Seeing Most Inspirational/Motivational Quotes and Messages as Spam

Being fooled into thinking there’s truth in many of the “inspirational”/motivational messages we’re inundated with on an hourly basis will fuck. you. up. Beware of most of those kinds of messages. Most of it doesn’t really come from an enlightened place; they’re just shiny concepts/memes that the purveyors are attracted to for the same reasons you are (shiny as in “not all that glitters is gold”). For the most part, the purveyors of the messages don’t really know something you don’t, and the concepts are often misleading, as in not actually wise (especially when it’s advice that’s supposed to be categorical. Reality/life isn’t really that simple).

I think the tendency to disseminate “inspirational” tweets comes mostly from three places: 1. the desire to gain psychic energy from people believing what one says, following one’s advice, etc.; 2. the desire to gain adulation (or validation?) for appearing wise or enlightened or maybe even “above” the receiver of the message; and 3. hypocrisy, as in one knows, or at least believes, that they should be doing X (for example, to live life to their fullest or escape stagnation, to be a good person, to heal their wounds, or whatever), but they’re not doing X, so they figure they might as well convince others to do X instead.

An example of this would be any of the myriad variations on the theme “follow your dreams”, “don’t let your dreams just be dreams”, etc. The result is just to make people feel guilty for not following their dreams just like the purveyor of the message didn’t. Life is complicated, and for many reasons it’s just not practical for most people to achieve their dreams. Who would clean the toilets, pick up the garbage and man the cash registers? And what if your dream is something only few people can achieve? That gives you pretty bad odds, and you can lose a lot by going out on a limb, quitting your day job, spending lots of money and putting in lots of effort pursue your dreams if you don’t happen to succeed.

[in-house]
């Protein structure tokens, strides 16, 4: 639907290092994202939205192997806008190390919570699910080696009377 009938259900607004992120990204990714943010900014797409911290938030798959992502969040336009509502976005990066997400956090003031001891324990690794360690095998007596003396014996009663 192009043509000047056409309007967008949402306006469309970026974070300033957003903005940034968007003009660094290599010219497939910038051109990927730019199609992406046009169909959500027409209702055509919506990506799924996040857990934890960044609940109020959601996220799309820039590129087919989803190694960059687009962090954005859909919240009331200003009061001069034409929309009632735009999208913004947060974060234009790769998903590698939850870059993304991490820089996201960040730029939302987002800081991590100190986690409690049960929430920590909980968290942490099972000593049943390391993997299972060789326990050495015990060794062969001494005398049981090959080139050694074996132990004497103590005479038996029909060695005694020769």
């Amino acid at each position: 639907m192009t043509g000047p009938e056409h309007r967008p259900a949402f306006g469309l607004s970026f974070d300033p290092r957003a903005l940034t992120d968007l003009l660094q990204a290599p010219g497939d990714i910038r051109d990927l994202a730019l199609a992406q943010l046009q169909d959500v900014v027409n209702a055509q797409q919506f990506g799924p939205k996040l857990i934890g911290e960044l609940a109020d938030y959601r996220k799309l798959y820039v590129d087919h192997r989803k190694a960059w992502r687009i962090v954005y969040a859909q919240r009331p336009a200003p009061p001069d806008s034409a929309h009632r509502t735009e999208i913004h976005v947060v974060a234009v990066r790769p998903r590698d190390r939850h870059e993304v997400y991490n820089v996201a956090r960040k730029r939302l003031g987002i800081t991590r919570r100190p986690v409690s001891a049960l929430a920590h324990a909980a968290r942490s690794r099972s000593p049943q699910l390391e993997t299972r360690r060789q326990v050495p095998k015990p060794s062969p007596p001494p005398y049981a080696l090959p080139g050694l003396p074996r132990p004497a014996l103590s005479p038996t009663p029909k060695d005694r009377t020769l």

And even if if you have a job that matches your passion/interests, it can still become a nightmare because it’s constrained to the capitalistic workforce where a person’s life’s work is just a part of the exploitation of the employee by the employer, the person must show up at work at a certain time and stay until a certain time every day or be fired, they don’t have much freedom of self-direction because the system is set up so that most people take all orders from someone “above” them, etc. (There are people who are their own bosses, but not everybody can be their own boss; society would collapse or magically turn into something completely different overnight. And many practical realities limit what even most entrepreneurs are able to do, and most business owners have to work 80+-hour weeks to maintain their businesses..)

Another random example of misguided inspiration is the idea that our challenges and traumas are blessings in disguise because they make us stronger, make us who we are now, or whatever. Challenge can actually be a good thing, but ideally it’s issued at the behest of the person accepting the challenge, not so ungracefully thrust upon us. And trauma is never a beneficial thing. It’s purely destructive and tragic and only exists in a fucked up, barbaric world such as ours. And trying to appreciate trauma for what it supposedly did for us only serves to distract one from the pouring in of self-compassion that’s needed to fully emotionally address the evil that’s been done to us (or sometimes even to temporarily bring it all back to the surface) and thus to heal from it.

So, as you can see, for the most part, “inspirational” and motivational messages on Twitter, Facebook, and everywhere else are actually predatory in nature. Your best defense against the chronic inundation of wise one-liners is probably just to ignore them. Actually, reading the same things hundreds of times has an effect on the subconscious either way, so maybe the best bet is to make a habit of actively debunking them, or at least briefly deriding them in your mind, as they come up.

No doubt some people will feel reflexively angry upon reading about how inspirational quotes and messages are predatory or about the three classes of people who tend to spread them.. if that’s you, you may want to consider that chances are it makes you irate because it’s the truth and it applies to you. 😛

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